I wasn't conjecturing on why they did it. Just pointing it out and that it's terribly inconvenient and dumb. Even if I buy your argument that it would make the product cost some tiny amount more, it doesn't make sense. They could charge \$2 more, point out that their design, unlike competitors doesn't draw the battery down unless the AC actually goes out and have a marketing advantage. They'd sell more and make more money.
..I pointed that

It does when they are cheap consumer electronics type stuff. And when we know how cheap semiconductors, like a diode are today. That diode could probably be integrated into an IC already in there, in which case it might not actually cost anything.

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On 10/01/2014 4:29 PM, dpb wrote: ...

You never followed up w/ the particular manufacturer/model so can't tell anything about who might have been but if it is a foreign knockoff it may well be that the entire engineering for the specific unit was "copy the model" in which case the feature set simply mimics that of the one chosen to ape.
Which if so simply pushes the original design choice of feature set/cost back to the previous manufacturer...
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On Wednesday, October 1, 2014 5:15:18 PM UTC-4, trader_4 wrote:

However the purchaser of a hardwired smoke detector is almost the end user; neither the manufacturer nor the purchaser/installer cares about features, only code compliance and cost.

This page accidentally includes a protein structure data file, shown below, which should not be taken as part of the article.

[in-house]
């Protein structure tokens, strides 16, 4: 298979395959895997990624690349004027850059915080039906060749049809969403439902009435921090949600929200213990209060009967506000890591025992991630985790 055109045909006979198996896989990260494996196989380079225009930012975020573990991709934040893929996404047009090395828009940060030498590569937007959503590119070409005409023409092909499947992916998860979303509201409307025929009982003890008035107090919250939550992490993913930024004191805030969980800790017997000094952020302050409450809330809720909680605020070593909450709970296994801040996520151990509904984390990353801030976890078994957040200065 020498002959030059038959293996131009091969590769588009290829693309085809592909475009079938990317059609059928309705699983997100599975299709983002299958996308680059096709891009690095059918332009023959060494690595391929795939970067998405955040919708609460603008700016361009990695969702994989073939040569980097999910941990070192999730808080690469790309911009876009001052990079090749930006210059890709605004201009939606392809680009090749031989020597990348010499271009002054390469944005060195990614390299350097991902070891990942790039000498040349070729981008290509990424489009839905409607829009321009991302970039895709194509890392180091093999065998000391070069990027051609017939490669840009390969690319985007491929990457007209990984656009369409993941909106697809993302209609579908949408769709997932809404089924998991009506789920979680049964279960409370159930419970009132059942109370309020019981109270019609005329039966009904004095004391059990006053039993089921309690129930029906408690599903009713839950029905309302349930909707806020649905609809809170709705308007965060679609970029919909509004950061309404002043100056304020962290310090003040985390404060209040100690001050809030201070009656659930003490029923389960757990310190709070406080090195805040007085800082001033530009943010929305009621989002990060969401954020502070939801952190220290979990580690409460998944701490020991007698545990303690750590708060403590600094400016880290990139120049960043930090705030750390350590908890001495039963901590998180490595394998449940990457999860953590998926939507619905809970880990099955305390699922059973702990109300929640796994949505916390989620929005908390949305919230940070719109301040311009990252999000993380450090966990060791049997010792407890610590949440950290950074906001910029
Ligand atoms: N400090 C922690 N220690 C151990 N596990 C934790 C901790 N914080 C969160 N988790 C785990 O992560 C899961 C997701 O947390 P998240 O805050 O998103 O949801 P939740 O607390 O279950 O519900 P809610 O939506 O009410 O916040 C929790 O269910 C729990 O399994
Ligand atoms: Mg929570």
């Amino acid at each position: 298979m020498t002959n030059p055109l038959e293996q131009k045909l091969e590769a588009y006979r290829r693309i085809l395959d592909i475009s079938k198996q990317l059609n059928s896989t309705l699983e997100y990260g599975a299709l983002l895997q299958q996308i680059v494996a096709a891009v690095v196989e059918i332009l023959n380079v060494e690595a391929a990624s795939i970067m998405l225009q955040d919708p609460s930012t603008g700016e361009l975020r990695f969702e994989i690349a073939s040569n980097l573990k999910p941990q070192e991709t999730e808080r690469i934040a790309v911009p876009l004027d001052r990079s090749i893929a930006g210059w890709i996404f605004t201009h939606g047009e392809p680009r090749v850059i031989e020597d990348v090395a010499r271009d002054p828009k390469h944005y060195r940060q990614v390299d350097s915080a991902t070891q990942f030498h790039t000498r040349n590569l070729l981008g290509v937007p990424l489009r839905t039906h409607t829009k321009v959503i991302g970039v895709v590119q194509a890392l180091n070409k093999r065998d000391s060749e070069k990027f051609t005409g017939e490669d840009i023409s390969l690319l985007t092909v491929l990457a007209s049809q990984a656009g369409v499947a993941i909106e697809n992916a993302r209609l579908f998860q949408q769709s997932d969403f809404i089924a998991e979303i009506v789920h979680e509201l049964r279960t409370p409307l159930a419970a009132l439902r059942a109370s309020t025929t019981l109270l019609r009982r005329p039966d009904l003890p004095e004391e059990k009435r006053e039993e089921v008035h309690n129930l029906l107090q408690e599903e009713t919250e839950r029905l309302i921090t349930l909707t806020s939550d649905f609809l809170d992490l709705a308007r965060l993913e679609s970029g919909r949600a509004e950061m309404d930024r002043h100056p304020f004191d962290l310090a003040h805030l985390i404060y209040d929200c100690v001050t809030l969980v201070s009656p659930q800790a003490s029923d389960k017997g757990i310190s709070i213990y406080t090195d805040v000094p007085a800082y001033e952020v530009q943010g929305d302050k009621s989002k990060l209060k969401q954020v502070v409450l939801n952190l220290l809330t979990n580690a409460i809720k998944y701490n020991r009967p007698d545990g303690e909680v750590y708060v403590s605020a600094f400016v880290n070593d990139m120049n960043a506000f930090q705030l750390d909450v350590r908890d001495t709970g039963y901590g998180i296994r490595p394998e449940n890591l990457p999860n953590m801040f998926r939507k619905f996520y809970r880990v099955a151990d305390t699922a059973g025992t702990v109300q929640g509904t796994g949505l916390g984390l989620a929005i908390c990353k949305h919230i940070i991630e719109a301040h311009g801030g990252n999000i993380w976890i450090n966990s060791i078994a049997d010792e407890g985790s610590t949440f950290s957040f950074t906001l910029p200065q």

nate
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On 10/1/2014 2:04 PM, dpb wrote:

Kind of like the Muntz TV. Way back when Mad Man Muntz was a car dealer in California. He branched into TV manufacturing by selling an extremely cheap TV set. The way he did it was to have his engineers go through the set and try what would happen if they left that out. One thing they left out was the IF stage. That reduced the sensitivity, but since they were mostly sold in the LA area they were close to the station and would still work, good enough so that people who couldn't afford a good TV would use them.
Bill
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On 10/1/2014 2:04 PM, trader_4 wrote:

--
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Christopher A. Young
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wrote:

Which, of course, has *never* been illegal. "Except by the consumer" and all. I remember being 7 or 8, hearing someone "joke" about that on TV, and being very confused because it was clear to me that the tags meant that the manufacturer and retailer couldn't remove them, but we as the final purchaser could.
This was in the late 70s/early 80s; perhaps sometime before then those words weren't on there? Or it just makes a better joke to pretend they aren't?
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The voltage without a diode can drop ..65v further and still power the unit.
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On Wednesday, October 1, 2014 2:02:54 PM UTC-4, Pico Rico wrote:

Wow, really? How very important. Let's see, we have a smoke detector that's primarily operated by AC. So, it can go forever on AC plus last about as long as a battery operated one if the power goes out. Power almost always goes out for hours or a few days, not a year or two. That voltage drop is important again, why?
I've also cited other common devices where they have battery plus AC and don't draw the battery down unless it's needed because the AC fails.